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Footy Forensics: Flag contenders have emerged

Two teams have broken clear of the pack, judging by our Elo ratings, while the Bulldogs are rated a touch higher than they were at the end of last year's regular season. But there's still plenty to play out before finals.

This has to be one of the most crazy-even seasons of footy ever, but two teams have now well and truly pulled away from the pack. Adelaide and Sydney are now rated about neck-and-neck by our Elo ratings, well in front of the rest of the league. Both clubs have a rating of around 1650, around the level typical of grand finalists and well above the league average of 1500.

ESTIMATED USING AN ELO MODEL USING DATA FROM AFLTABLES.COM Matt Cowgill

Elo ratings, to recap, are based on how teams have performed in past games. Before each match, we calculate an expected margin, based on the two teams' ratings and the home-ground advantage. If a side overperforms expectations, their rating will go up; underperform and their rating goes down. It's a simple but powerful rating system but it doesn't take into account injuries, suspensions or other player changes.

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At this point, the league can be divided into about four tiers based on our Elo ratings. At the top we have the Crows and Swans, clearly the strongest teams at this point of the season. Next there's the group of five from Geelong to Port Adelaide, each of which can plausibly hope to play a preliminary final if not better. Next is the batch of mediocre clubs from West Coast down to Collingwood - a few of these still have a shot at the finals, but it's unlikely that any has a realistic chance at a flag. Rounding it out, we have the five no-hopers.

It might be a surprise to see the Bulldogs well up there among the contenders, given their spotty season. In fact, with their decent recent results, they're actually rated just a touch higher than they were at the end of last year's regular season. The 2016 Bulldogs were the first team to win the premiership after finishing the home-and-away season with an Elo rating below 1600 since the 1997 Crows. A side rated around 1550 isn't usually good enough to make it through the finals unscathed, but the Bulldogs showed it's possible. Here's how all the grand finalists of the AFL era were rated at the end of the home-and-away season - a team rated below 1600 sometimes sneaks through to the grand final, but they rarely win it.

ESTIMATED USING AN ELO MODEL USING DATA FROM AFLTABLES.COM Matt Cowgill

Where is each team likely to finish on the ladder? For the Crows, the answer is easy - they'll almost definitely end up in the top two, with only a small chance of falling to third or fourth. But there's still a fair bit up for grabs. Seven teams have a better than one-in-10 chance at making the top four, including the born-again Swans and resurgent Bulldogs. The Demons, Bombers, Eagles and Saints each still has a shot at the finals - a faint hope in St Kilda's case - but a top-four finish is now pretty much off the table.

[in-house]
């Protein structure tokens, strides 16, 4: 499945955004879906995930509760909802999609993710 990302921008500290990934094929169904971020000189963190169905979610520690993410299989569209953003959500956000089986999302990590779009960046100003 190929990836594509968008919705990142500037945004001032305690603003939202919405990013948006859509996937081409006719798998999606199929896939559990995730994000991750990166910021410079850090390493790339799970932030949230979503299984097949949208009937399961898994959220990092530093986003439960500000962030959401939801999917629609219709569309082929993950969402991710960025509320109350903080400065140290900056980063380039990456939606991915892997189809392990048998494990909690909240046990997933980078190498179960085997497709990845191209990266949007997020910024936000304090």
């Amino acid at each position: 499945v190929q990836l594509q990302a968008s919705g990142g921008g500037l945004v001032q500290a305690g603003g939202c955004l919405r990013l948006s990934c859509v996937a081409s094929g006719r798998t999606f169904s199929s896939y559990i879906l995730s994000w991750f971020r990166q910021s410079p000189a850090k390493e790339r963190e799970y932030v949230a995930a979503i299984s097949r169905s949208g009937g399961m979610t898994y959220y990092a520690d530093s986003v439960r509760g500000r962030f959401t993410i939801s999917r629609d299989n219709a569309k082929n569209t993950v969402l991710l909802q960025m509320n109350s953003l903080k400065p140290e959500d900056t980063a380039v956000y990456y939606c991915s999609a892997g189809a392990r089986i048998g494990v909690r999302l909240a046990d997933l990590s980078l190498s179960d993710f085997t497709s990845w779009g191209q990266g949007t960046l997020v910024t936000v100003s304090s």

ESTIMATED USING AN ELO MODEL USING DATA FROM AFLTABLES.COM Matt Cowgill

What does each club have to do to make the finals? In the case of the Tigers, Giants and Cats, even losing all three of their remaining games will almost definitely still see them playing in September. The Swans and Power only have to win one of their remaining three to make a finals spot overwhelmingly likely, and two wins would seal their place. Things get more precarious below that rung.

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One win from their remaining three games is unlikely to be enough to seal a spot for the Bulldogs, but two wins would just about seal the deal. For the Bombers, Demons and Eagles, winning two of their remaining three games would leave them with a decent chance of scraping into the eight, but it wouldn't be a certainty - they'd need to keep their percentage up and hope some other results go their way. Three wins, though, would be enough for any of those three teams to almost definitely stitch up a finals spot, as it would for St Kilda. Anything less than three is very unlikely to get it done for the Saints.

ESTIMATED USING AN ELO MODEL USING DATA FROM AFLTABLES.COM Matt Cowgill

Making the finals is one thing, but where will your team end up on the ladder? Of course, that depends on a whole range of results over the next three rounds, but we can calculate each team's most likely ladder position based on how many wins they rack up in the remaining rounds. Port Adelaide, for example, will most likely finish fourth if they manage to get three wins from their remaining three games, but will most likely drop to 10th if they go winless over the rest of the regular season.

ESTIMATED USING AN ELO MODEL USING DATA FROM AFLTABLES.COM Matt Cowgill

So, after one of the most even seasons in history, the ladder is finally taking shape. At this stage, the premiership cup looks to be headed to either Adelaide or Sydney but if the Bulldogs' snatch-and-grab flag in 2016 taught us anything, September will no doubt have a surprise or two in store.

Matt CowgillMatt Cowgill is an economist by day and footy stats obsessive by night who thinks there's no such thing as too many graphs. He uses data analysis to tell stories for ESPN's Footy Forensics, as well as his own blog The Arc.

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